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– President Donald Trump's national security adviser, John Bolton, fleshed out his boss' "America First" foreign policy Monday, disparaging an international organization vilified by conservatives and reaffirming a pro-Israel tilt in the Middle East. But on one of Trump's signature projects, nuclear diplomacy with North Korea, he parted company.

On the same day that the White House welcomed a letter to Trump from Kim Jong Un proposing another meeting of the two leaders, Bolton struck a markedly less optimistic tone, expressing frustration that Kim had not yet begun to fulfill his promise to rid North Korea of its nuclear weapons.

"The possibility of another meeting between the two presidents obviously exists," he said, "but President Trump can't make the North Koreans walk through the door he's holding open. They're the ones that have to take the steps to denuclearize, and that's what we're waiting for."

Bolton's remarks came after a speech to the Federalist Society in which he threatened the International Criminal Court with sanctions if it investigated U.S. troops in Afghanistan. He also announced that the United States would shut down the Palestine Liberation Organization's office in Washington, reinforcing how far the White House has moved from the role of a broker in the region.

Taken together, Bolton's unyielding remarks and the White House's upbeat analysis revealed the crosscurrents in this White House: The president's aides have translated his instincts into a range of conservative policies, but they remain skeptical of — and sometimes seek to curb — his unswerving belief that personal relationships can triumph over geopolitical realities.

Days after Trump expressed high hopes for the letter from Kim, White House press secretary Sarah Huckabee Sanders said Kim wanted to schedule a follow-up to the Singapore summit in June, and that the White House was open to it.

The military parade held in North Korea last weekend was an encouraging sign, she said, because it did not feature the usual display of intercontinental ballistic missiles that could threaten the U.S. homeland. Bolton was asked about the same parade but did not credit the North Koreans with any symbolic show of goodwill. He instead emphasized that Kim had agreed to give up his nuclear arsenal in a year.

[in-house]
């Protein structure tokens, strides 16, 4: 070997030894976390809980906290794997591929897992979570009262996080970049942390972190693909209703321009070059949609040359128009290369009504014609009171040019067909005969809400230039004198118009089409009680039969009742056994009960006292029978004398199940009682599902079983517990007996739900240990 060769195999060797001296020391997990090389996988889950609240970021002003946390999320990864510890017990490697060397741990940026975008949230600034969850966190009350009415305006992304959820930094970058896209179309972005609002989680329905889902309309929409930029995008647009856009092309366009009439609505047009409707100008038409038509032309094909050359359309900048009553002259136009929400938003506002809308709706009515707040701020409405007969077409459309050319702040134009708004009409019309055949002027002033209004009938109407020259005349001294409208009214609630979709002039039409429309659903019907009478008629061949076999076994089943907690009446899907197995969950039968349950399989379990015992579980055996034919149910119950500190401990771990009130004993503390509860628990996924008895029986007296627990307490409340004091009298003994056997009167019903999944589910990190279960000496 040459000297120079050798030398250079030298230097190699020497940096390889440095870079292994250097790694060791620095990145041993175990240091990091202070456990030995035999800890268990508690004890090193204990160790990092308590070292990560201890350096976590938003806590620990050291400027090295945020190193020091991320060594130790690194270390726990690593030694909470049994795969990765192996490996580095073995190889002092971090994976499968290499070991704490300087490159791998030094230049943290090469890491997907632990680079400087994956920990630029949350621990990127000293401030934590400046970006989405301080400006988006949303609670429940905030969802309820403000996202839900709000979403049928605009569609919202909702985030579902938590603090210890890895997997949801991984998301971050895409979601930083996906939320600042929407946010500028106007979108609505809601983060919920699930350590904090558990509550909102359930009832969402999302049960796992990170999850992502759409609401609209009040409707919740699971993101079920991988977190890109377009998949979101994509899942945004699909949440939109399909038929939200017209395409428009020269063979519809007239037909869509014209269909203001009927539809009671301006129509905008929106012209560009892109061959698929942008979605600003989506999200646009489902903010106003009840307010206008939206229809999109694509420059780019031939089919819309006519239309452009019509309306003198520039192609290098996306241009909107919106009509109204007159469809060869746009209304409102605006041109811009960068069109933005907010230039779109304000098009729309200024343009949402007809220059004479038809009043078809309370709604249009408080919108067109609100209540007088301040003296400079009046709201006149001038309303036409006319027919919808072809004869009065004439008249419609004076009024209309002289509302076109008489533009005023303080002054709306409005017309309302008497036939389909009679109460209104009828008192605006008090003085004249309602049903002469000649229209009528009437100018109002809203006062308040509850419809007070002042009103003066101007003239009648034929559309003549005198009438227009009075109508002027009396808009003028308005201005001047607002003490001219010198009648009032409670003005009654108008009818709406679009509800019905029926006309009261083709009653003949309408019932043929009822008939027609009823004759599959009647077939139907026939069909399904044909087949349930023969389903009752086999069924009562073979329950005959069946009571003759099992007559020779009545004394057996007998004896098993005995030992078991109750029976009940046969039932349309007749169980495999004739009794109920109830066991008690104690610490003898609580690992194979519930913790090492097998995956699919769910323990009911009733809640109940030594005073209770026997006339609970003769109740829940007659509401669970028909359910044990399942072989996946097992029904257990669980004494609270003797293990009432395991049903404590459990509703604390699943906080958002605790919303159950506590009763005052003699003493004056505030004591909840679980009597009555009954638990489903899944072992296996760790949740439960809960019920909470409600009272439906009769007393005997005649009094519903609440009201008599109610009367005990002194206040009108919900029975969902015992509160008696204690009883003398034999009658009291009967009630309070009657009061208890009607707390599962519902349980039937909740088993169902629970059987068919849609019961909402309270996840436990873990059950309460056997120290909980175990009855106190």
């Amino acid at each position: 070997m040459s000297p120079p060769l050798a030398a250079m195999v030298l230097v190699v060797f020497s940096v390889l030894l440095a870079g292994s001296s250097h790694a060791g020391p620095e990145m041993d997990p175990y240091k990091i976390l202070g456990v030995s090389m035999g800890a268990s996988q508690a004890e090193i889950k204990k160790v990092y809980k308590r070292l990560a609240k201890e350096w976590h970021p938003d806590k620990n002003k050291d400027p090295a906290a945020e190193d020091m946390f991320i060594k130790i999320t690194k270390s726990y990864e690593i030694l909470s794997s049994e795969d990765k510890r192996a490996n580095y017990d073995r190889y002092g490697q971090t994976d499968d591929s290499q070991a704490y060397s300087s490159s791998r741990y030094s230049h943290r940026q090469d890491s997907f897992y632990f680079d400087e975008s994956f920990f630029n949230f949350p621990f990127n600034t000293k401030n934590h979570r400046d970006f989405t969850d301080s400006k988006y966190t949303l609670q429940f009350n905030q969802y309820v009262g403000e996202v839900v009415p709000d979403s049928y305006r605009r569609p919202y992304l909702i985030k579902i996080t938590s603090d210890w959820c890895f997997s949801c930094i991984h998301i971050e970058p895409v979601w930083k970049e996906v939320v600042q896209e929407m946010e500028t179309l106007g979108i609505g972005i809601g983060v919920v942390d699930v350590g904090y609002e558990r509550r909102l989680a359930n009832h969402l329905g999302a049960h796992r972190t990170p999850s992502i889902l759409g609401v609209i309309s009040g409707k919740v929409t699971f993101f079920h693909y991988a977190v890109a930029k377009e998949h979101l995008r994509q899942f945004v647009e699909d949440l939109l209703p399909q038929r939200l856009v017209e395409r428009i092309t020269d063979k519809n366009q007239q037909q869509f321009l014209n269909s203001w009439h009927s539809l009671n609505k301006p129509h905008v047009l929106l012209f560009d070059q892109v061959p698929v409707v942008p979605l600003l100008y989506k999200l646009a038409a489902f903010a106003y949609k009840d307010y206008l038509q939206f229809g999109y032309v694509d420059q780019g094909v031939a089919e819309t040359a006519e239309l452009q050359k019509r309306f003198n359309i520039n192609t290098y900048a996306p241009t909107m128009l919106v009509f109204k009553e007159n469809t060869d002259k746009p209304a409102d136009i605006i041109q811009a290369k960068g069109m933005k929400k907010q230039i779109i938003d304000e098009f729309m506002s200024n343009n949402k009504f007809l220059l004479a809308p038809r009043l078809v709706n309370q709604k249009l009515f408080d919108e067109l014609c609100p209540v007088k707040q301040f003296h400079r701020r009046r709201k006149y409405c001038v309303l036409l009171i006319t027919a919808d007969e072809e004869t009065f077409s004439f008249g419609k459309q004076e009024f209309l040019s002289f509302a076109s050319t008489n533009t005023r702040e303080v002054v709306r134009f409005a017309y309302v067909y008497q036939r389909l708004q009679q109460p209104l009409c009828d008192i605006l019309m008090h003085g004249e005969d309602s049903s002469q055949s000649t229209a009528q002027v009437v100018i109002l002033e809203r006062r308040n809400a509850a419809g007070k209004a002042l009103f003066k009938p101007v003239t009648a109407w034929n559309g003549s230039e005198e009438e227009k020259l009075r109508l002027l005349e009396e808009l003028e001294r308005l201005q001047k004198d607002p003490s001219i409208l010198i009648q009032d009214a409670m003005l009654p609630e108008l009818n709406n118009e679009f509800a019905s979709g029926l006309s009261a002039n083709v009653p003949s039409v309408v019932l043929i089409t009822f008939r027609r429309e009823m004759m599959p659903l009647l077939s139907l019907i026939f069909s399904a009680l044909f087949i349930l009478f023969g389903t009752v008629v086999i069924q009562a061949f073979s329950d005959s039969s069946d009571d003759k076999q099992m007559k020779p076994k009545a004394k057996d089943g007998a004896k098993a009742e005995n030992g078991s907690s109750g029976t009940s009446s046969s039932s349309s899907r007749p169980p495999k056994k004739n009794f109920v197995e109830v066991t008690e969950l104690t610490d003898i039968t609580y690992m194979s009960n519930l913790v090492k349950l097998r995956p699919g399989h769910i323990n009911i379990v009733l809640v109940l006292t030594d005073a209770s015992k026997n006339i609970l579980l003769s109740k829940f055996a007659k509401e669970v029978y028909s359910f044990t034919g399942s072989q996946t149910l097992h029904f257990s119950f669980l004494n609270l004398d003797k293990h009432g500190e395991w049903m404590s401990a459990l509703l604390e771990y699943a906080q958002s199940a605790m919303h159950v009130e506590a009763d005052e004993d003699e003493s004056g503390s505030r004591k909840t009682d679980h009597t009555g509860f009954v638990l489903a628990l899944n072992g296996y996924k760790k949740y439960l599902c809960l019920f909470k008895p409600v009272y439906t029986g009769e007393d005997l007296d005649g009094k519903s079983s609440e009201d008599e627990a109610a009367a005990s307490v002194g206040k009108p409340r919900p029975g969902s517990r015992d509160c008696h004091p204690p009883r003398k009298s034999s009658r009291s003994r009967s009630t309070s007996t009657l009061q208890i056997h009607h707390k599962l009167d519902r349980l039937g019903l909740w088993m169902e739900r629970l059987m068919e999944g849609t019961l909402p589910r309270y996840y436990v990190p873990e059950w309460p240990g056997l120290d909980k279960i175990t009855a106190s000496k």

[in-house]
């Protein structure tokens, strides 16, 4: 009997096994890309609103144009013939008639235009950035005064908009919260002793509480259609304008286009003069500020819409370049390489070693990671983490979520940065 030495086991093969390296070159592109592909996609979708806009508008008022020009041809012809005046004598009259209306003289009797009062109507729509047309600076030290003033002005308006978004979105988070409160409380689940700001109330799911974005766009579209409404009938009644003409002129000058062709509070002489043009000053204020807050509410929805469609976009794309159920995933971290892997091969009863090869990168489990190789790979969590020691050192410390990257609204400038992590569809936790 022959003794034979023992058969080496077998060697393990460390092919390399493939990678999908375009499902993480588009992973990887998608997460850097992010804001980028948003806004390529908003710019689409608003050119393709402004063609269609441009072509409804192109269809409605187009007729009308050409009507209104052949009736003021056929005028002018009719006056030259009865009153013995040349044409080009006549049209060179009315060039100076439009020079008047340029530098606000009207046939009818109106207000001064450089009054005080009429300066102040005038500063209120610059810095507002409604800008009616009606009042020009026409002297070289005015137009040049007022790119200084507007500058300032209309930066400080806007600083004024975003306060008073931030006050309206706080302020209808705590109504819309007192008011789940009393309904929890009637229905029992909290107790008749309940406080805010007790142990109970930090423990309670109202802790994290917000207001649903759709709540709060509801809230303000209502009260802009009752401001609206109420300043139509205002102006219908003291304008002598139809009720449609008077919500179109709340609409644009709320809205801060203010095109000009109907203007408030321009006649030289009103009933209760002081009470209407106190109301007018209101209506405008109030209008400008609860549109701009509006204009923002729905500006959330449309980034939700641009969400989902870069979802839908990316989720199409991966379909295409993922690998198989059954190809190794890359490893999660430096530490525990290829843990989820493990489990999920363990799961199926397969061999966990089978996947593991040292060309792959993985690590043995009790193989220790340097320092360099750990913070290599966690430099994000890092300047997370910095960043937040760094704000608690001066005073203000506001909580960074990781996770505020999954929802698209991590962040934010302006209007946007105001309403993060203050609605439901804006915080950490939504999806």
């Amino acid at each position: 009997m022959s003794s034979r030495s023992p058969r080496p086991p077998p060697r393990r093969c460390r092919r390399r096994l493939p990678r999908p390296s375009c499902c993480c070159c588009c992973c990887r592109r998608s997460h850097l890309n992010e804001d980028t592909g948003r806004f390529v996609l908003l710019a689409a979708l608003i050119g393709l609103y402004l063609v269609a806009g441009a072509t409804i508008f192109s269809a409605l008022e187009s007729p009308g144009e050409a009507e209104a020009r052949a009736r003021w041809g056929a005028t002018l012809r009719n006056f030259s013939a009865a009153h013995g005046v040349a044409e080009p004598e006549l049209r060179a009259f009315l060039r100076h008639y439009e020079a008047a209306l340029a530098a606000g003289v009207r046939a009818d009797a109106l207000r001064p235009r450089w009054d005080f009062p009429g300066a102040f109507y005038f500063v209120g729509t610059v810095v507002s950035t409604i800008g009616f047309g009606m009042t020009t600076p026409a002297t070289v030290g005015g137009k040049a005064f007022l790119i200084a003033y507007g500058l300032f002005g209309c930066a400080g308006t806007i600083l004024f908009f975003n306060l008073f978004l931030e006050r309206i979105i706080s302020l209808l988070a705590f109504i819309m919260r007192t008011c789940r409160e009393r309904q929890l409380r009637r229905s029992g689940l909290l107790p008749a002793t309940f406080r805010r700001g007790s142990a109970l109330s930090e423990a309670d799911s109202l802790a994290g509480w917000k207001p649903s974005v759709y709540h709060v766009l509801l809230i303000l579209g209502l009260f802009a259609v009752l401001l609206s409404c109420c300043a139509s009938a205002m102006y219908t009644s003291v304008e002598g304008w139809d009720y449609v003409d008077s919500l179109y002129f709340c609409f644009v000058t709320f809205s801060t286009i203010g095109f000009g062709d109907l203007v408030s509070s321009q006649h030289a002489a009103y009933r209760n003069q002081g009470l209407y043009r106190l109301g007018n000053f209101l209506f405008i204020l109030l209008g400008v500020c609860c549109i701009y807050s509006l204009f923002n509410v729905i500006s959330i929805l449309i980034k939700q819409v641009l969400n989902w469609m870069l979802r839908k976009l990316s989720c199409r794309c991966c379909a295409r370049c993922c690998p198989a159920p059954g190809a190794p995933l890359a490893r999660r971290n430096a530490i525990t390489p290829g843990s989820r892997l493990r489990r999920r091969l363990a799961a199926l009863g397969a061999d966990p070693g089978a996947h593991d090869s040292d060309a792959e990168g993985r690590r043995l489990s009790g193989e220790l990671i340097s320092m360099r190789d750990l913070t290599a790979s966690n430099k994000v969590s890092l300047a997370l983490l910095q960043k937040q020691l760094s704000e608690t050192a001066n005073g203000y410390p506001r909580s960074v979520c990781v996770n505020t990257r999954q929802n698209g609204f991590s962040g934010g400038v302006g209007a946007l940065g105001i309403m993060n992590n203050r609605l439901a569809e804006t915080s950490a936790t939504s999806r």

A longtime fixture in conservative foreign policy circles, who worked in the George W. Bush administration, Bolton has kept a lower profile since he replaced Lt. Gen. H.R. McMaster than some of Trump's other foreign policy advisers.

He has been especially circumspect on North Korea since he argued, early in his tenure, that Libya could serve as a model for North Korea's disarmament. The comparison drew a furious response from North Korean officials and nearly derailed Trump's meeting with Kim.

Yet officials said Bolton has moved swiftly to assert control over other issues he cares about: Iran, the Middle East and America's role in international organizations (he had a famously rancorous stint as ambassador to the United Nations under Bush).

That was clear Monday in his virulent condemnation of the International Criminal Court. As an undersecretary of state and later ambassador, he championed Bush's decision not to join the court and led a public campaign to ­discredit it.

"Today, on the eve of Sept. 11, I want to deliver a clear and unambiguous message on behalf of the president," Bolton declared. "The United States will use any means necessary to protect our citizens and those of our allies from unjust prosecution by this illegitimate court."

"We will ban its judges and prosecutors from entering the United States," he added. "We will sanction their funds in the U.S. financial system, and we will prosecute them in the U.S. criminal system. We will do the same for any company or state that assists in an ICC investigation of Americans."

Bolton said his remarks were prompted by indications that the court wants to investigate the conduct of U.S. troops in Afghanistan. He said the goal was to stop the investigation in its tracks, and offered a litany of familiar arguments against the court: It infringed on U.S. sovereignty, had unchecked power and was "ineffective, unaccountable, and indeed, outright dangerous."

Bolton said his campaign against the court was one of his proudest moments. After he left the Bush administration in 2006, the White House showed a little less resistance to the court's work, even expressing support for its investigation of atrocities in Darfur, Sudan.

Under President Barack Obama, the U.S. began helping the court in investigations and shifted to what Harold Koh, then the State Department's legal adviser, called "positive engagement."

Still, the U.S. never joined the court. And with Bolton back in power, the White House has swung back to the language of 2002 and 2003.

"The largely unspoken, but always central, aim of its most vigorous supporters was to constrain the United States," Bolton said.

Given Bolton's history, lawyers and human rights activists said they were not surprised that the Trump administration would revert to a hostile stance. But some said they were troubled by his threats against the court's judges. "You don't win cases by threatening judges," said Stephen Rapp, former ambassador-at-large for war crimes issues under Obama. "We can prevent the prosecution of Americans, not by threatening judges, but by showing that we thoroughly investigated and found no cases where the evidence met the burden of proof."

Bolton said he did not oppose all international organizations — NATO, he said, advanced U.S. interests. But he said the Trump administration had moved systematically to withdraw from, or deny funding to, organizations like the U.N. Human Rights Council, which he said infringed on U.S. sovereignty.